Get off the field Robert Mugabe—your time is over.
Get off the field ZanuPF—your time has gone.
Later that day, he expanded the metaphor:
The MDC is a non-racial party. Zimbabweans are a collective, we have a common history—we share the future. Our strength comes from our cultural and ethnic diversity. The red sand of Africa flows through our veins. Every group is part of the national team—every goal we score is a goal for the nation. No team has only one kind of player—it has many different kinds of players, together those differences make them powerful. Together. We are tired of sitting on the sidelines; of being expelled to the bin. We are tired of the world laughing at the old team as they fall over the ball.
We are Zimbabwe. One people. One nation. One team.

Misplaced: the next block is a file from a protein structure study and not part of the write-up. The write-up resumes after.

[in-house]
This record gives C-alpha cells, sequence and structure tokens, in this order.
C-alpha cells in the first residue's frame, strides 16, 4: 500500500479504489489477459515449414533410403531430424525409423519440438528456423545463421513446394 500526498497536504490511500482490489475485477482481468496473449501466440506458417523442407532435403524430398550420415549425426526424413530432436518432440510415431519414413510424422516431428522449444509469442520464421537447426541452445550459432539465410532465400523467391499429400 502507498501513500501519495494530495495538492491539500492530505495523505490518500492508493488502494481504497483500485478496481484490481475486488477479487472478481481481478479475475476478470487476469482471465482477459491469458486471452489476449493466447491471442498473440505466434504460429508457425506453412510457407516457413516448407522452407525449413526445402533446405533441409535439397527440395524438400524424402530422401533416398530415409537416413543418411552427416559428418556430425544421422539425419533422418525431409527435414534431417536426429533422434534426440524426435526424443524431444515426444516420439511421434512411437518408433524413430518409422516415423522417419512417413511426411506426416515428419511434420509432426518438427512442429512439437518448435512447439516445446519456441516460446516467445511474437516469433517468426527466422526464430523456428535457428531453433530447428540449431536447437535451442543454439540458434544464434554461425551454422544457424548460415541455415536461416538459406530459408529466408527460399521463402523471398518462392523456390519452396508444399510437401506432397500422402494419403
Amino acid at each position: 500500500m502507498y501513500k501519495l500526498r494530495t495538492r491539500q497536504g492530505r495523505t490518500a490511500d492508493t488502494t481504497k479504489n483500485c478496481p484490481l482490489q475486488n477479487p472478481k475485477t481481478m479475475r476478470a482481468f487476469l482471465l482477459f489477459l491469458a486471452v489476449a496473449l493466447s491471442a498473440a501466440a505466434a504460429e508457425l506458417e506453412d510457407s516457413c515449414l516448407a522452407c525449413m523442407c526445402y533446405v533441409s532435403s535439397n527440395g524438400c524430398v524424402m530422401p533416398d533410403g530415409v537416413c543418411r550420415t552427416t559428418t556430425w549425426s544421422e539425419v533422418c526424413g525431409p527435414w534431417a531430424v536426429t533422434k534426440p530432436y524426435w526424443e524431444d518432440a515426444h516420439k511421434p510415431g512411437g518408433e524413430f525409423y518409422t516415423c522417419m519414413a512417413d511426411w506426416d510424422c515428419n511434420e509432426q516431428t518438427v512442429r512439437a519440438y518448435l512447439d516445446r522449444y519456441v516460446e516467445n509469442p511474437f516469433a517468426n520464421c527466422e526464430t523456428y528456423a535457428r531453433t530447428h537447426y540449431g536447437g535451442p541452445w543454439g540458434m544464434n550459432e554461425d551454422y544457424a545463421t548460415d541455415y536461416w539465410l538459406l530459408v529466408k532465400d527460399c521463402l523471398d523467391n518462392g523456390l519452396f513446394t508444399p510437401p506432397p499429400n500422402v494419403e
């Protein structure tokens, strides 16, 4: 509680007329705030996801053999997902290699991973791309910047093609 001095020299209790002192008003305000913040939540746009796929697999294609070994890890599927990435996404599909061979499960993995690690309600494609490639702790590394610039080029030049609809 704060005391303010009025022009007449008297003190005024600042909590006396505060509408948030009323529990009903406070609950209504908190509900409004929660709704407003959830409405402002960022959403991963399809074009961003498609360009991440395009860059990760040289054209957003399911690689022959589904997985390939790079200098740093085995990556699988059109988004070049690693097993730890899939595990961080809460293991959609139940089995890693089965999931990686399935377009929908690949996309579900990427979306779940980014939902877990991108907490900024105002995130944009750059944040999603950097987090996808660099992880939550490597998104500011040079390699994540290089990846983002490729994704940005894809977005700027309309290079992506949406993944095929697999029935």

Over the years, the rhetoric and accompanying gestures have evolved, but football as referent remains intact. At a rally in Masvingo earlier in March, MDC spokesman Nelson Chamisa demonstrated a new signal of party unity—“a new way of giving Mugabe the red card”: “With thousands rotating their two second fingers,” reports ZimDaily, “one finger on top of another, a sign synonymous with soccer coaches just before substituting a player, the new MDC action psyched up the masses in Mucheke” stadium (Spiwe Ncube, “Zanu (PF) Panics, Lies, after Shock Crowds at Tsvangirai Rally,” Mar 17). The vital importance of football stadia to political life in Zimbabwe, and in much of the developing world, became evident in publicity related to the Mucheke event. Government-backed media reported the crowd of 25,000 as early gatherers for a 3 p.m. football match. But independent ZimDaily countered that its news team arrived at 10 a.m. “to a full stadium, both in the terraces and in the football pitch. … Some of the supporters, hanging precariously from nearby trees hoping for a bird’s eye view of the presidential candidate … waved red cards.”